“Time destroys everything” is the first phrase you hear and the last you’ll see on the screen. Before I continue any further, I want to bring up two well-done analyses of this film, the first being my friend Taylor Baker of Drink in the Movies’ Letterboxd review and the second being a film essay from the YouTube channel, Spikima Movies. At first, it may be difficult but pay attention to the floating camera. It moves counterclockwise like the narrative structure of the film. It also rotates like those police sirens represented in the film. Taylor puts it perfectly in his review that every one of us knows what happens before we get to the rape, but the rotating camera gives us the actual scope of the crime. We are being told that something truly sinister and primitive has happened before we get to the event. Those actions are one of the most important things to analyze here. It is easy to say La Tenia is the only one acting primitively since he is the person who commits such an inhumane and grotesque crime as assaulting Alex. Marcus and Pierre are behaving just as primitively before and after the traumatic events of the film. Marcus taps into his inner animal, ready to behead anyone in his way that does not help him find who hurt the woman he loves. Pierre is hell-bent on helping but also fighting his animalistic feelings of lust. Before the two ever went to the party, Pierre kept discussing his sexual history with Alex in front of everyone as if he is flaunting the fact he made her orgasm. It brings up an honest question about whether Marcus and Pierre love Alex. While in bed after having sex with Alex, Marcus discusses that he may not want to see Pierre because he stole “his wife” from him, to which Alex replies that basically, she is no one’s property. Who of these two sees Alex for who she is, Marcus or Pierre? Is Marcus tearing the streets apart because he loves Alex, or does he feel his ownership over Alex was stripped away when she was assaulted?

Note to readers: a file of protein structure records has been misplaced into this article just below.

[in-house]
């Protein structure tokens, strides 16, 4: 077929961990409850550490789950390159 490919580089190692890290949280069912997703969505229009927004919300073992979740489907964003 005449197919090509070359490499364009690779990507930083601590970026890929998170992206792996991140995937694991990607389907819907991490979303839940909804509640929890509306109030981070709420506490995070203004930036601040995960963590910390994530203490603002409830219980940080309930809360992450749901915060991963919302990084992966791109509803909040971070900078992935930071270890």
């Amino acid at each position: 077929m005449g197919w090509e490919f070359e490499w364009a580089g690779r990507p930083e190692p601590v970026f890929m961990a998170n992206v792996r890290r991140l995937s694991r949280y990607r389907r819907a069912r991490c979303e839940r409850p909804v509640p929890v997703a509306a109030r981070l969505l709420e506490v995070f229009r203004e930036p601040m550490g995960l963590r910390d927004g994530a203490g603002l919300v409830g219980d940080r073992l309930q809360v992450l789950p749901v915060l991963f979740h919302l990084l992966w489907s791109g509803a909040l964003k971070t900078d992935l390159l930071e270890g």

Time is not allowing us to move forward here, but it specifically allows us to be put into the shoes of the victim. Gaspar Noé reminds us that Alex was not just a woman. Alex is a future mother, an ex-lover, and a reader, but most importantly, she is someone with agency. Time destroys everything, of course, but it is also what allows trauma to live forever. We don’t know if Alex will wake up from her current comatose state, but we do know that, if she does, trauma will live with her for an extended period. Time destroys so much of Alex’s future. Time and that trauma destroy her agency.

Gaspar Noé raises the question, who sees Alex as a human being worthy of respect and agency? That would be us, the audience, who are watching this film that views Alex as who she truly is. It is not the police, mobsters, La Tenia, Marcus, or Pierre but us who see her for who she is. Time will destroy everything, but it will also reveal everyone’s true colors.

Gaspar Noé Retrospective: ‘I Stand Alone’

Gaspar Noé’s I Stand Alone is a venture into the nihilistic view of a man beyond repair.

CREDIT: Les Cinémas de la Zone

This retrospective series will contain discussions about sexual assault and extreme forms of violence. Reader’s discretion is advised. This is the only warning for this series. Proceed with caution.

I have lots of filmmakers that come to mind that have contributed to my love of cinema, for example, my favorite director of all time is Alejandro González Iñárritu who made my favorite film of all time, Biutiful. I could also bring up Andrei Tarkovsky who directed Stalker which changed my life forever after watching it for the first time. Then there is Gaspar Noé who I truly believe to be the greatest modern director working right now. I have loved his films ever since I discovered Irreversible when I was in college. This has been a series I have been trying to get off the ground for a while now. At first, I wanted to make film essays about his movies but none of those ever get the chance to live on my YouTube channel because of copyright claim issues. On my podcast The Cinema Condition, we have discussed some of his films like Climax and Love. Essentially, I have decided to sit down and finally type these words out to kick off this series. In this series, we will be looking at all his feature films hopefully leading up to the worldwide release of his newest film, Vortex. I really can’t put into words how much his work means to me but here goes nothing.